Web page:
I am very sorry for your awful experiences. I hope you will have the strength to put all this behind. I hope the evil creature who did this to you will pay for it one way or another.

    Your frustrating and unfortunate experiences with the university administration do not surprise me. Universities have created huge bureaucracies, policies, codes, etc. which are mostly smoke and mirrors. They are make work projects that produce hollow nonsense words, but have no useful purpose. Twenty years ago, when there was none of these, you would have gone to your department head and briefly outlined your situation, and he or she would have handled all your academic problems discreetly by speaking with each one of your professors in confidence and without giving any detail. If you didn’t want to speak with the department head because he was male, you could have spoken with a female professor in the department, and the result would have been the same.

    Alas, those days are gone. When academicians are sidelined by bureaucrats, this is what we get…

    I wish you strength to get your diploma and move on. And remember what to say when the alumni office calls you for donations…

  3. Dean G / August 30, 2018 at 07:52

    So basically she needed to ask for a doctors note to get accommodation and an extension for assignments.The writer comes across as hypocritical — doesn’t like to be judged or criticized but likes to easily judge and criticize others. The part about the assistant director scaring be because of a speech he made to students the previous year and that that somehow having something to do with her after her ordeal made no sense. And how on earth did this become a Human Rights and Ombudsman case I am lost.

    I think university administrators need to decide, do sexual assault victims get treated same as others students and require a doctors note for accommodation or do they get except from doctors notes for accommodation requests. Either way is fine, but how does one filter through the students who might abuse the policy and basically claim sexual assault to get special treatment even when a sexual assault didn’t take place.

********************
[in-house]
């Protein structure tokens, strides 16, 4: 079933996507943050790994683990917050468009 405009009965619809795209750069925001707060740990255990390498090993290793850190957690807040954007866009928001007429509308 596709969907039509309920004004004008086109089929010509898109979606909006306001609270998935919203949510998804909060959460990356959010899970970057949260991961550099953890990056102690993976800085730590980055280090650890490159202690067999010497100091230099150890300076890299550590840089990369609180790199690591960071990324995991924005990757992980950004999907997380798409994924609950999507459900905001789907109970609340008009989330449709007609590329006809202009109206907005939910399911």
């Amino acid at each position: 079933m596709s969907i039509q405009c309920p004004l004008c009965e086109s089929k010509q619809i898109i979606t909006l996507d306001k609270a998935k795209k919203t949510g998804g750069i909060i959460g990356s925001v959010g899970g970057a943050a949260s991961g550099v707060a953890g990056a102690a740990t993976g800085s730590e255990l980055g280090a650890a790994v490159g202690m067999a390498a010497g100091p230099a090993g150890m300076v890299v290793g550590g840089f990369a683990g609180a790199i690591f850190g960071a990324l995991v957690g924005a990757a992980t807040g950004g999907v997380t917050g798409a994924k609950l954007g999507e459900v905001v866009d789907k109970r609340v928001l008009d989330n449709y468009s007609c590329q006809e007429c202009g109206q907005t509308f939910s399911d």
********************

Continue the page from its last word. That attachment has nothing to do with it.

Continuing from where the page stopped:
4. Martha / August 31, 2018 at 06:33

    Dear Dean G
    Your ill-informed and insensitive comments are the very reason that universities and colleges need to train the likes of you.
    This brave and articulate student describes a painful and unnecessary process of seeking help and accommodation.
    I worked in education, in student services, for over 30 years and I did not once encounter the kind of abuse by a student using such a situation to gain some kind of undeserved consideration, that you suggest.
    I don’t know if Dean is your name or your role in an educational institution. I hope it is just your name.
    The wonderful Deans and other supportive and effective educational administrators and faculty I know would never have written or even thought what you have said.
    This young woman should be supported and thanked for so eloquently sharing her story, her insight and her ideas to improve such terrible situations. Her institution and fellow students should be extremely proud of her. I, as one of many, wish her great success. She has started her role as a contributing member of society very well by highlighting and addressing her unfortunate experience.

  5. Sarah / August 31, 2018 at 09:31

    Thank you for sharing your story. This is all too familiar to me and my heart is broken for you. My heart aches for the many students like you, and myself, who have been in similar situations and felt that their institution let them down. This should be shared widely and read by those who work in university administration, like I myself do now, so that we can learn from these errors and ensure that students feel as supported as possible during a terribly trying time. I wish you well as you continue to move forward.